Let us assume, however, that radio advertising will be intelligent or that we shall become hardened to it; of what will our studio entertainment then consist? The experimental programme makers already know that the public has become accustomed to the disembodied voice; the public gets some sense of personality over the air. Handsome as I am sure all news commentators are, the sight of them reading their comments, which audiences generally imagine are impromptu, would not be a particular gain. It is ungallant to say so, but quite possibly some of our vocalists are not as beautiful as their voices; and one man who advertises a hair tonic lives in mortal terror of the coming of television, because he is almost totally bald.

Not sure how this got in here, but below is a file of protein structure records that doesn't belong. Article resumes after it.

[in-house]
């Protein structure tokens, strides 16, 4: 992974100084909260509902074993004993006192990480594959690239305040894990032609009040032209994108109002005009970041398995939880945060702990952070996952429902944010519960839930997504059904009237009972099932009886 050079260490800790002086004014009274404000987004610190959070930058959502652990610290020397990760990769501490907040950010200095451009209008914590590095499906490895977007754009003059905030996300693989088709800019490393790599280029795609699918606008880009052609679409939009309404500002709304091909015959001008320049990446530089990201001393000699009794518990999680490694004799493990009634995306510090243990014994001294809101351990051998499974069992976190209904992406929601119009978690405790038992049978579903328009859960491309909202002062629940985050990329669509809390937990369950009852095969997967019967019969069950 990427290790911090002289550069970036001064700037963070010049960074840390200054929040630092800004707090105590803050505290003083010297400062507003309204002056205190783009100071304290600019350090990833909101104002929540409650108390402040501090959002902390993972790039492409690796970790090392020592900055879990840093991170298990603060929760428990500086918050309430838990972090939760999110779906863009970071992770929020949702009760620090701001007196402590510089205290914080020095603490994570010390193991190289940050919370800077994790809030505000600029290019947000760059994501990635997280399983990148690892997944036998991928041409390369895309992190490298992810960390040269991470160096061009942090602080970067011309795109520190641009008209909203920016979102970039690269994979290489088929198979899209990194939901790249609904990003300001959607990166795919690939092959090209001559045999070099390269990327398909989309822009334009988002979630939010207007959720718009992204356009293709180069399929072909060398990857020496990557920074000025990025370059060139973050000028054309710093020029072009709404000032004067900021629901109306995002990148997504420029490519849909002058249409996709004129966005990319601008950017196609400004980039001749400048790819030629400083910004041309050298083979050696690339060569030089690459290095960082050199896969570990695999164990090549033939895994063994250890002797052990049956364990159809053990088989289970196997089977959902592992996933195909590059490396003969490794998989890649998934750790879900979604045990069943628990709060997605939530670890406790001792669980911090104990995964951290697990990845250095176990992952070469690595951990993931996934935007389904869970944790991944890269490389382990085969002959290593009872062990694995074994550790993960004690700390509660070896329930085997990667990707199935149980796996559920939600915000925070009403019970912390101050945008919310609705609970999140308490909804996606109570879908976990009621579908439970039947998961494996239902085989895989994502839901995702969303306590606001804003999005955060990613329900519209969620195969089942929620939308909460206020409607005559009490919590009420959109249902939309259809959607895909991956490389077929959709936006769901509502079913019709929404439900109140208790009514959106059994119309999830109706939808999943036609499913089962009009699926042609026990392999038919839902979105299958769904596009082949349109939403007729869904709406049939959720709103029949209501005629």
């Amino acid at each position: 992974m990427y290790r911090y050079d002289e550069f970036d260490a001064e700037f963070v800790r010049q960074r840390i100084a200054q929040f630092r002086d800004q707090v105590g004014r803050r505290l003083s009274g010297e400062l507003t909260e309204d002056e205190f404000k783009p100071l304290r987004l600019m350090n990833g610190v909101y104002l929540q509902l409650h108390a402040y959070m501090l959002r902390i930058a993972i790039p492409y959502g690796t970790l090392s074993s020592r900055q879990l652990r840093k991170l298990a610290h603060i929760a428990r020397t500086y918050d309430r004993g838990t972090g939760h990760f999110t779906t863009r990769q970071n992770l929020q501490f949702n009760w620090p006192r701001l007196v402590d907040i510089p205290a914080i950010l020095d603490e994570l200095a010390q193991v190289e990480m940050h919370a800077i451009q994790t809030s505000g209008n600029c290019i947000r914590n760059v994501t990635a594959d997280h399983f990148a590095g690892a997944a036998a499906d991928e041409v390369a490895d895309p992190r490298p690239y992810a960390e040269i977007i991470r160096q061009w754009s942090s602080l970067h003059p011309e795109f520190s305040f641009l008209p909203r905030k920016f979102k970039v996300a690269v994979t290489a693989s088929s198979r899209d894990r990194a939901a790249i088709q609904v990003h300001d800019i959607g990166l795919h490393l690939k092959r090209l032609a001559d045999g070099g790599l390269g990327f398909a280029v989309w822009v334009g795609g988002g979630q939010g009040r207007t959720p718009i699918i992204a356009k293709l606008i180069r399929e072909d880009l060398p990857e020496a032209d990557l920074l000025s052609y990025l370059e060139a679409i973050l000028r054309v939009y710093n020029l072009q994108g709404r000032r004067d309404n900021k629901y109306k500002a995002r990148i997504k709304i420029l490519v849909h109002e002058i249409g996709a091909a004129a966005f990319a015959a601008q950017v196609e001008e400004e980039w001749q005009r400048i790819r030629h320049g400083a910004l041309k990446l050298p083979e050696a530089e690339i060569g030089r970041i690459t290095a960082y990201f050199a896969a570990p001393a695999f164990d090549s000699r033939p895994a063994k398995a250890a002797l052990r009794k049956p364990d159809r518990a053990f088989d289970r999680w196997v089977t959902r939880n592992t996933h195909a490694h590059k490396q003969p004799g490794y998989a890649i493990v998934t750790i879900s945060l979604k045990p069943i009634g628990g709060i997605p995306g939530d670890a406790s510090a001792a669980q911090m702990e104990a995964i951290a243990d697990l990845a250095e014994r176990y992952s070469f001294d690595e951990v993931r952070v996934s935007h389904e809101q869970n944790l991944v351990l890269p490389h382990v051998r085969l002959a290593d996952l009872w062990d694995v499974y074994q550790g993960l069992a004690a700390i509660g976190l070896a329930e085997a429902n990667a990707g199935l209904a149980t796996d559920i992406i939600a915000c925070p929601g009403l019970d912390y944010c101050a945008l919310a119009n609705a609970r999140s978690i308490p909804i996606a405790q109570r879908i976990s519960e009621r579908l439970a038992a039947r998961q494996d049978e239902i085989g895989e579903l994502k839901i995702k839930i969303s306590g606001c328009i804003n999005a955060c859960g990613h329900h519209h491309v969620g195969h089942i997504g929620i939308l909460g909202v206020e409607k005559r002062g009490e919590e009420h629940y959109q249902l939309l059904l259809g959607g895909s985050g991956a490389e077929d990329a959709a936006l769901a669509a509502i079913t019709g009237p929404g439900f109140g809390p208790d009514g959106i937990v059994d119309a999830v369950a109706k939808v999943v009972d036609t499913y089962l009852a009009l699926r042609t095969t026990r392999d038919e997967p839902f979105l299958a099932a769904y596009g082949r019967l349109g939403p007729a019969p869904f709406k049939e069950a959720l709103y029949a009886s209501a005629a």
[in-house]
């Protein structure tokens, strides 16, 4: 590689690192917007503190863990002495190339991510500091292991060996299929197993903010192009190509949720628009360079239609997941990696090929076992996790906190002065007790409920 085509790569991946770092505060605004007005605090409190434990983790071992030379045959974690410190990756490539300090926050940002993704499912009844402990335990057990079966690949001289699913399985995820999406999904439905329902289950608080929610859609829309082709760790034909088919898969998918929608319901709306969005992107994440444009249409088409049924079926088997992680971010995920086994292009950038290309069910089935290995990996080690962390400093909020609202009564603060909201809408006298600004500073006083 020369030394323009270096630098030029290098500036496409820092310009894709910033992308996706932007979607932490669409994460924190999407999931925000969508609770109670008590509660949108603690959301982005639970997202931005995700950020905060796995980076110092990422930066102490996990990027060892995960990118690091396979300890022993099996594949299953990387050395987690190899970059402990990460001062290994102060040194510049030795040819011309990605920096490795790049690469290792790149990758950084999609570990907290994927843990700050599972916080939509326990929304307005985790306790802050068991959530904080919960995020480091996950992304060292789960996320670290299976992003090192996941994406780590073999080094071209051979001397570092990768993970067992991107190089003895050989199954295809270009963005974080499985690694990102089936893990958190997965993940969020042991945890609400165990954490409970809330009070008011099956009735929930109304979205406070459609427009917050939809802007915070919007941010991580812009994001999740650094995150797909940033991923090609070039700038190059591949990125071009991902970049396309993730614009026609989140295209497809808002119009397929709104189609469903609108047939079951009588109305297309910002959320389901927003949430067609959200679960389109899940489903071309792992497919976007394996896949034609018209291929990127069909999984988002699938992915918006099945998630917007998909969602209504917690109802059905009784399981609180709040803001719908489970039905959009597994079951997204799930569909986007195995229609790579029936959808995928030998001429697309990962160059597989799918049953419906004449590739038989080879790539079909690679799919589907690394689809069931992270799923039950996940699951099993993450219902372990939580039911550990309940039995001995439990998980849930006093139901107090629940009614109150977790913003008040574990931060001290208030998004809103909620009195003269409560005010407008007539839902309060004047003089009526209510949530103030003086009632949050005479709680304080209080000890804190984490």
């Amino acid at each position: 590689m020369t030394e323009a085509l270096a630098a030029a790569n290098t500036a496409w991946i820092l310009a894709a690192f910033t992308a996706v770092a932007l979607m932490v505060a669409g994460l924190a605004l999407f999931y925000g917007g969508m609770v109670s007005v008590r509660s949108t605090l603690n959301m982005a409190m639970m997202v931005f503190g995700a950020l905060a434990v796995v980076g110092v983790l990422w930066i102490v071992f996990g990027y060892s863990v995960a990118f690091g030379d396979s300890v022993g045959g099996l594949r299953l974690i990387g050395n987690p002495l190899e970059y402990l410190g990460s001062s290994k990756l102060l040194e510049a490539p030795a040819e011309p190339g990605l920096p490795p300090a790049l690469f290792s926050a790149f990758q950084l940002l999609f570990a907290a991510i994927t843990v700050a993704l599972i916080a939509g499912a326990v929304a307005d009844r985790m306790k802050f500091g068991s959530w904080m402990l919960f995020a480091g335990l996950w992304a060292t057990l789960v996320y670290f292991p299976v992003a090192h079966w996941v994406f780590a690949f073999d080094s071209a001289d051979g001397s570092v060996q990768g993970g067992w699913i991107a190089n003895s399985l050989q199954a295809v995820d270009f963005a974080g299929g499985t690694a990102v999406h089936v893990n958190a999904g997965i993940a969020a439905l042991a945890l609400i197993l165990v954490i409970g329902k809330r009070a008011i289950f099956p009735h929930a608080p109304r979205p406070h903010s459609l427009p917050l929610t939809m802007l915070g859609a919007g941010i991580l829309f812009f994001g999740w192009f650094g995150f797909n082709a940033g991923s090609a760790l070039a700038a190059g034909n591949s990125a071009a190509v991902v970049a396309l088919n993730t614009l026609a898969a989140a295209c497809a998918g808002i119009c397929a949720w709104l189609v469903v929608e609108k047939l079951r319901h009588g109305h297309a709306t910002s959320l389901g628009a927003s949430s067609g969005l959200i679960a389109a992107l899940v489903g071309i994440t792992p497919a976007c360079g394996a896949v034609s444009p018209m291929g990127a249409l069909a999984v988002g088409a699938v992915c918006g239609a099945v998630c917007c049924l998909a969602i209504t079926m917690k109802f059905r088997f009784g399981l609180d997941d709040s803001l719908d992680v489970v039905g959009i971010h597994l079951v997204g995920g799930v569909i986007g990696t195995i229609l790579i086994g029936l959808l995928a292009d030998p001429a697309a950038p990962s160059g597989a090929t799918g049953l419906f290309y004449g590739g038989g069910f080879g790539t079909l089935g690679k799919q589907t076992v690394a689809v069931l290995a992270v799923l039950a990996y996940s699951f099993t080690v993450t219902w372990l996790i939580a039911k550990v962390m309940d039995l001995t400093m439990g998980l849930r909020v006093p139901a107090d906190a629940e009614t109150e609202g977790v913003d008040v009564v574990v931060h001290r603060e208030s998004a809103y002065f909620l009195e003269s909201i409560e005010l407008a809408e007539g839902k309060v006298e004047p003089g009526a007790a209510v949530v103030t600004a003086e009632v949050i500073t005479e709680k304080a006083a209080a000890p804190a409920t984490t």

In broadcasting circles, news commentary, advice to the lovelorn, instruction in any subject, and even political oratory are lumped together as 'talk programmes.' Following that shrewd classification, I postpone for a moment considering the rest of the average radio programme and note that statesmen may not find television an unmixed blessing. There has been an advantage in the sourceless voice. It has been nothuman, even superhuman. In the newsreels Father Coughlin, for instance, lost much of the authority he exerted over the air; Huey Long, on the whole, gained; Mr. Roosevelt, in my opinion, loses a little, but I do not believe that this is a universal judgment. But in any case the politicians will fall under the law of compression which I suggested above. An actual audience in a stadium or convention hall enjoys the contagion of the mob and will sit for an hour and clap hands and throw hats in the air, but when only two or three are gathered together the spectacle of an orating man will not be nearly so absorbing. We shall be thrilled by the spectacle of a nominating convention, but before a debate or an ordinary radio speech is telecast the astute politician will want to be sure that his audience will have something agreeable, but not distracting, to look at which, in nine cases out of ten, eliminates the speaker himself.